Most trainers, athletes, and fitness enthusiasts have been talking about the necessity of building core strength for some time. If you have a strong trunk or torso, which is considered your core, you will have increased over-all strength, better balance and improved flexibility. Solid core strength will come in handy for just about every sport, from mixed martial arts and swimming, to golf and tennis.

A strong core begins with good posture. Stand up straight and tall – keep your shoulders back, don’t slouch, pull your belly button into the spine and lower back. Now and then ask your partner, trainer or massage therapist to evaluate your posture honestly. Improving poor posture is like starting a new habit, it takes time and practice, but you’ll catch on if you persevere. You should also notice less lower back, neck and shoulder pain as posture improves!

Developing the muscles of your core will protect your spine and help prevent back injuries. Back injuries and lower back pain are the main reason why people skip out on work and the gym! So, which are your core muscles? Your abdominals including your obliques (your sides), upper and lower back (deltoids and rhomboids), hips (gluteals, hip flexors, psoas) outer and inner thighs (abductors and adductors), hamstrings, the pectorals and triceps to some extent, and a whole host of deeper muscles you’ll never see, make up your core. Training your core should be an essential part of everyone’s program.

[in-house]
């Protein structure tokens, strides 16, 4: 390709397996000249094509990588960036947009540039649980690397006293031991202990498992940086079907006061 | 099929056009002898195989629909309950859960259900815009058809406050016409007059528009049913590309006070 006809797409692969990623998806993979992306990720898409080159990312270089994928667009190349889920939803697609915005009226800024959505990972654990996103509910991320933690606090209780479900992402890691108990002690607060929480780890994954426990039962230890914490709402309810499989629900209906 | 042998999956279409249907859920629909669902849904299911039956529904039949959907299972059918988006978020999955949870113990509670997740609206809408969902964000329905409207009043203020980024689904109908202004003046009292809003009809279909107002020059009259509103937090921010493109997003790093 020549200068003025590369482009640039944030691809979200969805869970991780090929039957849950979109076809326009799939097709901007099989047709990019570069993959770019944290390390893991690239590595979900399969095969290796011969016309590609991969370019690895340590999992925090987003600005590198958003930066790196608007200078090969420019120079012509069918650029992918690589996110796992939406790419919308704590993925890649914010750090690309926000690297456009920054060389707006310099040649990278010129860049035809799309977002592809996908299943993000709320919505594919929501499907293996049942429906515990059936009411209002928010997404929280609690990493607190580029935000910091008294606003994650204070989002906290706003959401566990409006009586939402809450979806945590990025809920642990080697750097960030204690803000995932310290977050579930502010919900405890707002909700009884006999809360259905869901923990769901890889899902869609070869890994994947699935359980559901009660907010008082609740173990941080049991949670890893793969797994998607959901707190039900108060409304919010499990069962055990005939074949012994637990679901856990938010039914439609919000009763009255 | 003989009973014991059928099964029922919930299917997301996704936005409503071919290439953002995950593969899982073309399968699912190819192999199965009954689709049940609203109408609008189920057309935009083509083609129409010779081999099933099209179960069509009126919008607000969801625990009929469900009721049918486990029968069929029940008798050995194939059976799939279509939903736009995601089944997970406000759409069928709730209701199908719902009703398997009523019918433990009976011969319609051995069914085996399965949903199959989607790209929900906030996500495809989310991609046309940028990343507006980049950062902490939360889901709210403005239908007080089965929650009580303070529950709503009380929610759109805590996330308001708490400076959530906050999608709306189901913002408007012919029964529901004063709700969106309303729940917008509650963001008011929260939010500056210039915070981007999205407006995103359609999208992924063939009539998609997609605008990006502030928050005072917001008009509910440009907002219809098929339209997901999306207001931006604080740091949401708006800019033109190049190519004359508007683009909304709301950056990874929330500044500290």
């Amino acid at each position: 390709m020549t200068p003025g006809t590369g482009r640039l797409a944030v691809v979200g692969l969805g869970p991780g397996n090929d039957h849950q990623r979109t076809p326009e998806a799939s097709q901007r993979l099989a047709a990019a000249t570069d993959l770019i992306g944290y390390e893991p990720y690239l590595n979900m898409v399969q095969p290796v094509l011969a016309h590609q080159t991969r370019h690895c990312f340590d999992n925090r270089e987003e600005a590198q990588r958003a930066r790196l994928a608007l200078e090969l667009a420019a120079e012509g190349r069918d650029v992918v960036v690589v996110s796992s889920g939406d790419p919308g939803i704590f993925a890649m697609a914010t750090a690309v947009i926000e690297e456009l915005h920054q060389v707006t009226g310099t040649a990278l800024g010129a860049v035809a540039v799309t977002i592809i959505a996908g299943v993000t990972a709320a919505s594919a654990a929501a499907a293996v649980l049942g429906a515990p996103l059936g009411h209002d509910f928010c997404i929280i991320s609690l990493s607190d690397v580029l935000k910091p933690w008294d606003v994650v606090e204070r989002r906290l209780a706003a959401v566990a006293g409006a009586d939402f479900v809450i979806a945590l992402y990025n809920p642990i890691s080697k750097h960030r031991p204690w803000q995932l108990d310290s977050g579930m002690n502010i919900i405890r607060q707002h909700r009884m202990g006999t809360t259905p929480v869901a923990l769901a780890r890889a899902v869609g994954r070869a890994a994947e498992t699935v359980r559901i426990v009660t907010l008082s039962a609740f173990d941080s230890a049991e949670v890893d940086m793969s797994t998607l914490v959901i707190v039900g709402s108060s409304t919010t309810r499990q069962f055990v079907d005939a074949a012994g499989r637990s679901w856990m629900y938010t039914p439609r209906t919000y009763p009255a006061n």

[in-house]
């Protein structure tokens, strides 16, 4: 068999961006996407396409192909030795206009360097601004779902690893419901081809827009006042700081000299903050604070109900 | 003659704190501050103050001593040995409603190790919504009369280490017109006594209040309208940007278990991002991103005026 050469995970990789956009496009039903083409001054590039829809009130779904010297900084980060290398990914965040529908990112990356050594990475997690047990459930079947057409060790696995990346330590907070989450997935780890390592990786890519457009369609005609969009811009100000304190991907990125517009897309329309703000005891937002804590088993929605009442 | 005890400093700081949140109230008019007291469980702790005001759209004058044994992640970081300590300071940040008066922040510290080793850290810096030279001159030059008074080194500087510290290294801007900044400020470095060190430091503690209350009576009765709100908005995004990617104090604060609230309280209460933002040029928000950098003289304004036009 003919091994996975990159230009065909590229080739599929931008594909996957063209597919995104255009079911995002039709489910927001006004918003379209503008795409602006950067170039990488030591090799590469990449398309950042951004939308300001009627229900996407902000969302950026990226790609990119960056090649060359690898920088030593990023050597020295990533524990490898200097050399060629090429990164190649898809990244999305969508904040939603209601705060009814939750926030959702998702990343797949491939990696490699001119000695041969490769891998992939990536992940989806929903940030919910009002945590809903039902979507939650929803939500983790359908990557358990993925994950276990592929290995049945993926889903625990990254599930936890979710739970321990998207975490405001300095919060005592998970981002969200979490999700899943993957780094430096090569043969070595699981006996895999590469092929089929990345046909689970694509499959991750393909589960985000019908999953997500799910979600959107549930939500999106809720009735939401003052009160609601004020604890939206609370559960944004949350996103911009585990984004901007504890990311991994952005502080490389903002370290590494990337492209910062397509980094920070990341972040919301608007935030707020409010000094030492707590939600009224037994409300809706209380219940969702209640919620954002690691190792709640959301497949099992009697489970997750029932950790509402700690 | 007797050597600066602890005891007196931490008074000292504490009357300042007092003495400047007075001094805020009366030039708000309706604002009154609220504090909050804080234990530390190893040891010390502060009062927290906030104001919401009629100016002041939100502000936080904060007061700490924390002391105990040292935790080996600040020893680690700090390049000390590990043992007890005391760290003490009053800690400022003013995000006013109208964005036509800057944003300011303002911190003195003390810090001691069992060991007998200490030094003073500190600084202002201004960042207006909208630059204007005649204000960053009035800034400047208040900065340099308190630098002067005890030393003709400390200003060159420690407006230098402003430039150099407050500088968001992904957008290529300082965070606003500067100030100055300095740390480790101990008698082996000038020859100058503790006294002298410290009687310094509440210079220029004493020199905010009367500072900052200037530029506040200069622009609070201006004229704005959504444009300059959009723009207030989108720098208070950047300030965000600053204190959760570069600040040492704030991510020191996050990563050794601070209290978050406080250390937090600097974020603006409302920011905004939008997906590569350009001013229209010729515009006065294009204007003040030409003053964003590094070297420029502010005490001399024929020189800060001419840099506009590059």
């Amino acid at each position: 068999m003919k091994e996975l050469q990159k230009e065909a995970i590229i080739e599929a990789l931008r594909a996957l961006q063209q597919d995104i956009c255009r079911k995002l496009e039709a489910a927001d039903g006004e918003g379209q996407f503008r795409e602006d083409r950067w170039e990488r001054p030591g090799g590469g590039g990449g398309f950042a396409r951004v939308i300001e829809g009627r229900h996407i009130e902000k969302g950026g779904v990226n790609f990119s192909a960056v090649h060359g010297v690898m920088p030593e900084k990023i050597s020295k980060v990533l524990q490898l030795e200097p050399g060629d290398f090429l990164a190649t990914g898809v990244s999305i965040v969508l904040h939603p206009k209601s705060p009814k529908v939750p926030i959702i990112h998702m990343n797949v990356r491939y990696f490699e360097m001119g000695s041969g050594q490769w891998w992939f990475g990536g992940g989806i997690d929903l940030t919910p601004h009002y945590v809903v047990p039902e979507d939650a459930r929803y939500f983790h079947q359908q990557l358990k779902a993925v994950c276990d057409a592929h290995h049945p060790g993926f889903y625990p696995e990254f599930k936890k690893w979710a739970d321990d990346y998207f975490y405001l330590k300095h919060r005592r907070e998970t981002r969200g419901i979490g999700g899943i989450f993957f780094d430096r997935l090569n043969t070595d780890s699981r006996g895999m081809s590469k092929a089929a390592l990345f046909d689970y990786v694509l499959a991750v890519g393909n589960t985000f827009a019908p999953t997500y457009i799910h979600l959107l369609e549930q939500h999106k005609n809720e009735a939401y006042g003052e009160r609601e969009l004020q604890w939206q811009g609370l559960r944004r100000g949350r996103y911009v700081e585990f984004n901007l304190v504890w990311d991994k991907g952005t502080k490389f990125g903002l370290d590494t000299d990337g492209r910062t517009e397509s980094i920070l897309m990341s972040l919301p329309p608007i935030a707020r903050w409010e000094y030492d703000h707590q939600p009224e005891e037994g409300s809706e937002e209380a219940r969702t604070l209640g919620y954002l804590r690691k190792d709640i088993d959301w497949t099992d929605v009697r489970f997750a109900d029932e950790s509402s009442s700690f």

Just as maintaining good posture is vital for core strength, so is maintaining good form when you are stretching, doing cardio and especially when you’re weight training. Review your form with each weight training exercise. Be careful not to rush, jerk or swing your weights. Significant core strength can be achieved simply by doing what you’re already doing- maintaining good form when you’re lifting weights.

To focus on the core, start out simply by working out on a Swiss Ball. Exercising on an unstable surface can help develop strength and steadiness in several muscles of the core at once. For example, instead of doing overhead dumbbell military presses seated on a bench, steady yourself on a Swiss ball and then perform the exercise. When performing dumbbell flies, situate yourself by lying across the ball and then do the exercise. There are tons of ways to work abdominals on a Swiss Ball: crunches, reverse crunches, bent knee leg lifts.

Just make sure that you have learned to steady yourself before you add weights to the exercises. Swiss Balls can also come in handy at the office. Throw away your office chair and replace it with one of these, and you’ll be working your core as you work at your desk.

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Tom Bonanti is a personal trainer and licensed massage therapist (MA40288) with his own one on one training studio in Ft. Lauderdale www.pumpnincgym.com. Contact Tom with questions regarding fitness and nutrition trainertomb@aol.com or call to schedule a free fitness intake massage (954) 557-1119.